Synopses & Reviews
New moms and their babies will love watching Henry say his first word
Baby Henry is under a lot of pressure to say his first word. His parents are all excited about what it will be, but Henry doesnt see what the big deal is. He says things all the time like bbbghsh” and boop,” but no one seems to understand what he means. So, Henry decides that he better start searching for a word. Luckily, just when he needs it most, his first word comes looking for him.
This picture book about learning to talk is the perfect gift for new parents and big brothers and sisters. Watching Henry hit this developmental milestone is a treat, and new moms will melt when they find out what Henry's first word is.
"The team that pertly turned the eat-your-vegetables dilemma upside-down with Little Pea again puts reverse psychology to work, this time for the sake of bedtime. Like his legume counterpart, Little Owl has a great life except for one thing: 'All my other friends get to go to bed so much earlier than me! Why do I always have to stay up and play? It's not fair!' This follow-up lacks the full-strength visual quirkiness of Little Pea: the peas' stripped-down roundedness (they were essentially a family of heads) made everything they did even funnier. The considerably more anthropomorphized owl family, on the other hand, feels recognizable, which blunts the comic impact of their bizarro worldview. Even so, this outing is not to be missed. Rosenthal and Krouse plant little gags throughout when Little Hoot is seen at school, the lesson on the chalkboard reads 'who/ whom/ whose' and they sustain the joke with such twisted-logic gems as this one from Papa Owl: 'I don't give a hoot what time your friends go to bed. In this family, we stay up late.' Ages 3-up." Publishers Weekly (Starred Review) (Copyright Reed Business Information, Inc.)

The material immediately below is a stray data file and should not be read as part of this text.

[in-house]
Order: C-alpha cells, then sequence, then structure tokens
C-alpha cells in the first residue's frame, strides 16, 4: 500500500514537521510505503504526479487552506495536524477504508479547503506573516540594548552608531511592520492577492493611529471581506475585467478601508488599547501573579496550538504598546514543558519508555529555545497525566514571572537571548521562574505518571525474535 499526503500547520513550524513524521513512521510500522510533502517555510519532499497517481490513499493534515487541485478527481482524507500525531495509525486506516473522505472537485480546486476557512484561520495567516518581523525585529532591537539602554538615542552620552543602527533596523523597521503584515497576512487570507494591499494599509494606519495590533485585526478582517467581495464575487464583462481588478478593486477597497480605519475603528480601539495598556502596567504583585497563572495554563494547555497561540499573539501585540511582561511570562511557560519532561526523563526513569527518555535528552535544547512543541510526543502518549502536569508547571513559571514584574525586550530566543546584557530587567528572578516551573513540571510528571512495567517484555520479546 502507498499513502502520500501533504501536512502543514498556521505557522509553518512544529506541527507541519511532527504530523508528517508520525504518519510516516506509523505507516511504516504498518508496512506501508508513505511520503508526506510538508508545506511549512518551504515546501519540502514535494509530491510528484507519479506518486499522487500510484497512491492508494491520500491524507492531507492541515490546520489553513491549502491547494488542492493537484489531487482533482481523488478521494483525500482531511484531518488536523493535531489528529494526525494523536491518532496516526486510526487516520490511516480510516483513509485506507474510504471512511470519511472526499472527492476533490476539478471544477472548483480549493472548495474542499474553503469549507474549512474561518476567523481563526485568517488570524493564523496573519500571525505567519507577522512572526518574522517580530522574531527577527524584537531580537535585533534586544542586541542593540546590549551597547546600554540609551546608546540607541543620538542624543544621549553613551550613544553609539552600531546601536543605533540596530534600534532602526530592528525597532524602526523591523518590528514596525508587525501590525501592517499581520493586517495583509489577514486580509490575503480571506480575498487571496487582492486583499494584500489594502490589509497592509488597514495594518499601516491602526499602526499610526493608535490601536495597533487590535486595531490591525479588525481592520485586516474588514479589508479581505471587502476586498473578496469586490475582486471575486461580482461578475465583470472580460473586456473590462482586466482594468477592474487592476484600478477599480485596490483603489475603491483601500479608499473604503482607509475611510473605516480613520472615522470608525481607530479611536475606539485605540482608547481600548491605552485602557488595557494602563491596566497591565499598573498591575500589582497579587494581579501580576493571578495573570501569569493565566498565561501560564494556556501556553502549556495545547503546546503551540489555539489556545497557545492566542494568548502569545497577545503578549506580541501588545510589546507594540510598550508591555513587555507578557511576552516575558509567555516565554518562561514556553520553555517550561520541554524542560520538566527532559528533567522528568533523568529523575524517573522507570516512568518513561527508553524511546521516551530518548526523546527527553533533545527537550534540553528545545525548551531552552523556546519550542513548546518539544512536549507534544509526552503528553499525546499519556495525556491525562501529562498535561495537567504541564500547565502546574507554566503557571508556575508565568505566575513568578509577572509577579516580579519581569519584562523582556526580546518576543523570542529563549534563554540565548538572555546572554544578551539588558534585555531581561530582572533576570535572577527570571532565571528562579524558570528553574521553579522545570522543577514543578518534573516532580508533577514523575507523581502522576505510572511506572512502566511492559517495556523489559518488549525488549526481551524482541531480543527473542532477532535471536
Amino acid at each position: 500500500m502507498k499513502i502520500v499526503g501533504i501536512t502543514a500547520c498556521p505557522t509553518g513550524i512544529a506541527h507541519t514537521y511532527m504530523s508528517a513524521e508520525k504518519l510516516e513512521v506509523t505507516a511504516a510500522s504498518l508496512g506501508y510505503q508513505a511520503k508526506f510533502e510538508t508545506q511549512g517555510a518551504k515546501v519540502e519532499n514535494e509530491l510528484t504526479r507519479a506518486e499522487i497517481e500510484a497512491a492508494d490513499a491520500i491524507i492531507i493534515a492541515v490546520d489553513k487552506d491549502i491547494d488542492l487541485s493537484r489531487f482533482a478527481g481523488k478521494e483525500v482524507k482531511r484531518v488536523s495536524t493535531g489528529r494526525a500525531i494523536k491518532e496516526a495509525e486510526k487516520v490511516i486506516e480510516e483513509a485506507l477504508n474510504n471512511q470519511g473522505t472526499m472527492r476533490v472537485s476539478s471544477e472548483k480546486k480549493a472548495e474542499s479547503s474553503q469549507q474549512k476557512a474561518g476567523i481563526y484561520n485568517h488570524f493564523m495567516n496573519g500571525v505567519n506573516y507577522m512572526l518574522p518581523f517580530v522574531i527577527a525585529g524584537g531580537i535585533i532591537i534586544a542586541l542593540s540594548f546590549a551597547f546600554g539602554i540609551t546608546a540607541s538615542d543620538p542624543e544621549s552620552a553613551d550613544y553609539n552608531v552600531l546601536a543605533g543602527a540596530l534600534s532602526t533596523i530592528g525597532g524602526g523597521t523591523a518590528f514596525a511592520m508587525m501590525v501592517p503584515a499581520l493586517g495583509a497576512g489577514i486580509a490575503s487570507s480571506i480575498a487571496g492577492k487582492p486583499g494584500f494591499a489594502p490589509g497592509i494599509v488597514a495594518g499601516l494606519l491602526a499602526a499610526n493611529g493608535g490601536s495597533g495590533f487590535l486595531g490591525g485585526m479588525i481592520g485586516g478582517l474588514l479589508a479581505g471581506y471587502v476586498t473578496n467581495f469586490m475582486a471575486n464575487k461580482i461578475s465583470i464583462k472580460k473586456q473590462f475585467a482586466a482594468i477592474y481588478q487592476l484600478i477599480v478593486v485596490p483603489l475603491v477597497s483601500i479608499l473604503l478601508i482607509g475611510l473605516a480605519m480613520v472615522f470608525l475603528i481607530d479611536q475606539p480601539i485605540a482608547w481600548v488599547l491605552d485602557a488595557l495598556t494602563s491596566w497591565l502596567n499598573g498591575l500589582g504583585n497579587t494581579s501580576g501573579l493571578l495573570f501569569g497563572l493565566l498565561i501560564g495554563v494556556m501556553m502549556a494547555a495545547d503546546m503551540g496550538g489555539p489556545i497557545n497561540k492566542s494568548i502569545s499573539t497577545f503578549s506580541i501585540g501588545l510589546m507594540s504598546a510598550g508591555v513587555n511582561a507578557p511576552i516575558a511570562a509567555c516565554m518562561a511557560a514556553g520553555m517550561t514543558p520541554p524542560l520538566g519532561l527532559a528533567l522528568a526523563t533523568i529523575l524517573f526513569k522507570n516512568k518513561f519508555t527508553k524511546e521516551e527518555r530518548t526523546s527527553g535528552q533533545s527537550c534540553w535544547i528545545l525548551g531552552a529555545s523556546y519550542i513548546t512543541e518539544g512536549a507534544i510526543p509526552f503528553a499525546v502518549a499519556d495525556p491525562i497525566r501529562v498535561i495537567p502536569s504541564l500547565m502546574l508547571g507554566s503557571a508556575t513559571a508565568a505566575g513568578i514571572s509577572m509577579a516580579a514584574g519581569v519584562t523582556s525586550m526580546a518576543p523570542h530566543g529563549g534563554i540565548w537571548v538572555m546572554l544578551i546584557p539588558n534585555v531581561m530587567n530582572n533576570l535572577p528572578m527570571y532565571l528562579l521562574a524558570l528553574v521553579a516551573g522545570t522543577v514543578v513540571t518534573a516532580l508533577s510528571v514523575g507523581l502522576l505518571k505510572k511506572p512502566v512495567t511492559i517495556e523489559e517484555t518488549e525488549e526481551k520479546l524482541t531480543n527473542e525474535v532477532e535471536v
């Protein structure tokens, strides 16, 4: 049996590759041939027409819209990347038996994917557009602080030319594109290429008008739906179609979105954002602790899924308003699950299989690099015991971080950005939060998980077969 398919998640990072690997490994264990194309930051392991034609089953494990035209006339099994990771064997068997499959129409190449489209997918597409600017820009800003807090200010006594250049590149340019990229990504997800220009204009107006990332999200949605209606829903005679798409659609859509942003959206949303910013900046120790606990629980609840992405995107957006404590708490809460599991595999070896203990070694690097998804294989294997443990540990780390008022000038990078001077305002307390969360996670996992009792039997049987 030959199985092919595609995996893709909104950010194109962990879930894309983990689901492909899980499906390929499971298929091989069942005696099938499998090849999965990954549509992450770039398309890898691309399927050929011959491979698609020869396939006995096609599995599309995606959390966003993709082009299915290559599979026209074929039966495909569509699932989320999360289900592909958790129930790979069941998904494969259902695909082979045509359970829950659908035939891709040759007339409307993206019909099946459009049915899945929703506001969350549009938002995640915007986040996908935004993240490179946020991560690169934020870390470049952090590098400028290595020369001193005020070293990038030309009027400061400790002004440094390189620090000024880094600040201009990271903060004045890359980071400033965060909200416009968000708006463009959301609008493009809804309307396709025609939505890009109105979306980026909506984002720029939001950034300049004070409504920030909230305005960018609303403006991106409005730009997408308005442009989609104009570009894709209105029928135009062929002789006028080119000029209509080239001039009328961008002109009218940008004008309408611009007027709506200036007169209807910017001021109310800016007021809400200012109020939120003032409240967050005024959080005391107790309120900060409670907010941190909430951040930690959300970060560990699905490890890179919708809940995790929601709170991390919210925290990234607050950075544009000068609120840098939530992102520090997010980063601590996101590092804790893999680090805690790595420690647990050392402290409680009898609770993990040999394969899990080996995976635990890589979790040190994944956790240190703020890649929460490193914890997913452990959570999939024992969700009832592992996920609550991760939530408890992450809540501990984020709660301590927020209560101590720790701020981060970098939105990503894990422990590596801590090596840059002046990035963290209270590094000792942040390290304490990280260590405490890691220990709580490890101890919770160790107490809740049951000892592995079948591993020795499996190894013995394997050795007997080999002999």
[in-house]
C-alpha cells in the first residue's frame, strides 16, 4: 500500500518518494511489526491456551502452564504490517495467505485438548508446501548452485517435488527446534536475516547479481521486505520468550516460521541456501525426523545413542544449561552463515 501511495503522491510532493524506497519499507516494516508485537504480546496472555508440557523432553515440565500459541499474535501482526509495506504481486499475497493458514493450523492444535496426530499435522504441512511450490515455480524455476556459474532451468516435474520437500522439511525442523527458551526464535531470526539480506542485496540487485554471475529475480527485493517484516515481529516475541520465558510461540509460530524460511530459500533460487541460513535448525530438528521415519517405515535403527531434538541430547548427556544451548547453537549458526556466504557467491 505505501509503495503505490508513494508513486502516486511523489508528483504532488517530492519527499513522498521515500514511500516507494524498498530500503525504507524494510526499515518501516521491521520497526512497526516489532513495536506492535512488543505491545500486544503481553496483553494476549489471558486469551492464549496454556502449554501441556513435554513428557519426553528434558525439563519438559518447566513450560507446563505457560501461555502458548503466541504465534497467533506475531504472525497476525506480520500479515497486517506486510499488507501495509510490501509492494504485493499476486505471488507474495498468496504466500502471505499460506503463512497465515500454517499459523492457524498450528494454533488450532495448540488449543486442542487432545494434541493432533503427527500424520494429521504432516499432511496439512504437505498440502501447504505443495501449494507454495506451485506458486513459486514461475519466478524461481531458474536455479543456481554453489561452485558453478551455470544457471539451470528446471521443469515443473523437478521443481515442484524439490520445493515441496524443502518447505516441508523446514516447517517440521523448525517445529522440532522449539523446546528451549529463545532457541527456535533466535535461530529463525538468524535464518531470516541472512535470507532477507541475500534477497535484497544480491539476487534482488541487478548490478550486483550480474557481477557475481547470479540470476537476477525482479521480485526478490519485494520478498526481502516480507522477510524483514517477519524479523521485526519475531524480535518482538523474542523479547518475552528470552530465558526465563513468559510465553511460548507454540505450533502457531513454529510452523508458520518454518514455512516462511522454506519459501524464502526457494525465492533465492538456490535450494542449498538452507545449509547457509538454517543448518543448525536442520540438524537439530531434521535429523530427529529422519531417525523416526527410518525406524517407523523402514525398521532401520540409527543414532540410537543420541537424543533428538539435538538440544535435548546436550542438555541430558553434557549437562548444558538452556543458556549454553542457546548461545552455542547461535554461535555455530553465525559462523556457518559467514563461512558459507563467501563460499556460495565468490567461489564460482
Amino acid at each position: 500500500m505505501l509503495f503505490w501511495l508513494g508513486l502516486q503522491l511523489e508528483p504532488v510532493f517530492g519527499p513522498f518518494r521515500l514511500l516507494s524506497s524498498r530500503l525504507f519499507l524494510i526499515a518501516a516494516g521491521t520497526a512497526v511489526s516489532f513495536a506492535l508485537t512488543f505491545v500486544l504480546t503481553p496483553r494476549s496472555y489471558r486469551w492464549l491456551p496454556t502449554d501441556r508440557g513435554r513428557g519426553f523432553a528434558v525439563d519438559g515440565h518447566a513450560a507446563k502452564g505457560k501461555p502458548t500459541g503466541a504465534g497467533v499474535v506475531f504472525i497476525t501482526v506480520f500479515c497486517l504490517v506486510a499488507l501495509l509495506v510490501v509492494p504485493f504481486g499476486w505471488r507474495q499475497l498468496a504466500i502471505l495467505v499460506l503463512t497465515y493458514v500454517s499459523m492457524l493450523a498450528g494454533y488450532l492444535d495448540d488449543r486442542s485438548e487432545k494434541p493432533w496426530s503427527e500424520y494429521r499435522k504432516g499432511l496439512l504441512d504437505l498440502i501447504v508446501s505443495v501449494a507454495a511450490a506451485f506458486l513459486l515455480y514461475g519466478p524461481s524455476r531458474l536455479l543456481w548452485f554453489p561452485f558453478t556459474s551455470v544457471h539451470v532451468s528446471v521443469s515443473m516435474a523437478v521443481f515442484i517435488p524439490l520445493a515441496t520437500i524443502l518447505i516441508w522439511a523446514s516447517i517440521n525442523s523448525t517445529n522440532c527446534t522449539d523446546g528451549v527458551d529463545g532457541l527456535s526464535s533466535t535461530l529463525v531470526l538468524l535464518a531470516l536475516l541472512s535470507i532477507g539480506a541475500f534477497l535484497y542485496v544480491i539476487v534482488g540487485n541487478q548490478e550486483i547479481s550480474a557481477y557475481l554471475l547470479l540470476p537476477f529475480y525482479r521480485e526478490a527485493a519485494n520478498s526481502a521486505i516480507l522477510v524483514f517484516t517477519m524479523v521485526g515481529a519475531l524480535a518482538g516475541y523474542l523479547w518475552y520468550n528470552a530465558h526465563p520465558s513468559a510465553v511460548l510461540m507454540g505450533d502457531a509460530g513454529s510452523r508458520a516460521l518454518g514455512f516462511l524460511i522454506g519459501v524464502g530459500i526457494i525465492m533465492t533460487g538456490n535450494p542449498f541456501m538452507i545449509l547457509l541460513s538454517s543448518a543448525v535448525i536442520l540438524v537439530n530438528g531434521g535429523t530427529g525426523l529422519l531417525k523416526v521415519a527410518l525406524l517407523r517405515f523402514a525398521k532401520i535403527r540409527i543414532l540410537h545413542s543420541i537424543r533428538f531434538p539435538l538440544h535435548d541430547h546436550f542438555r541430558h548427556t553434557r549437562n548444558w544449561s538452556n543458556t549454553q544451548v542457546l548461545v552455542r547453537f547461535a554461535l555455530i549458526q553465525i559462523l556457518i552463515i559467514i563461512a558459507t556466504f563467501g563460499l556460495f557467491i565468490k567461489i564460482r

"Parents too will find this droll switcheroo a hoot and a half." Kirkus Reviews
It's not fair. All Little Owl wants is to go to bed at a reasonable hour, like his friends do. But no... Mama and Papa say little owls have to stay up late and play. So Little Owl spends all night jumping on his bed, playing on the jungle gym, and doing tricks on his skateboard, but he's hooting mad about it.
Children who have a hard time going to bed will love this fun twist on the universal dilemma.
A squirrel is chittering. Bees are buzzing. The sun is high in the sky. And Little Owl is supposed to be asleep, but when he wakes up early, heand#8217;s just too curious to close his eyes again. The forest he knows so well at nighttime is completely different and#150; and exciting and#150; in the day!and#160;After watching butterflies dance, wolf pups play, and then his very first rainbow, Little Owl returns to his tree. He has many new stories for his mama.
A blue sky companion to Little Owland#8217;s Night, Little Owland#8217;s Day is just right for young children and the perfect introduction to the joy and wonder of the natural world.
Follow-up to Kit Chases popular and utterly charming debut, Olivers Tree, starring Lulu, Charlie, and Oliver
The weather is stormy and Lulu is disappointed that she cant play outside, so she makes a special Rainy Day Treat and plans the perfect party for her friends Oliver and Charlie. But when its time to taste the creamy hot chocolate, they quickly realize something went very wrong. Lulu is devastated that her party is ruined, but with some quick-thinking, Charlie and Oliver figure out a delicious solution to save the day!
Kit Chase offers a sweet ode to friendship in this tale of three best friends who are always ready to use their imaginations and help each other out.
About the Author
Amy Krouse Rosenthal is a Chicago-based writer. She is the author of Little Pea
, and The OK Book
Jen Corace graduated from Rhode Island School of Design with a BFA in Illustration. A New Jersey native, she now lives in Seattle.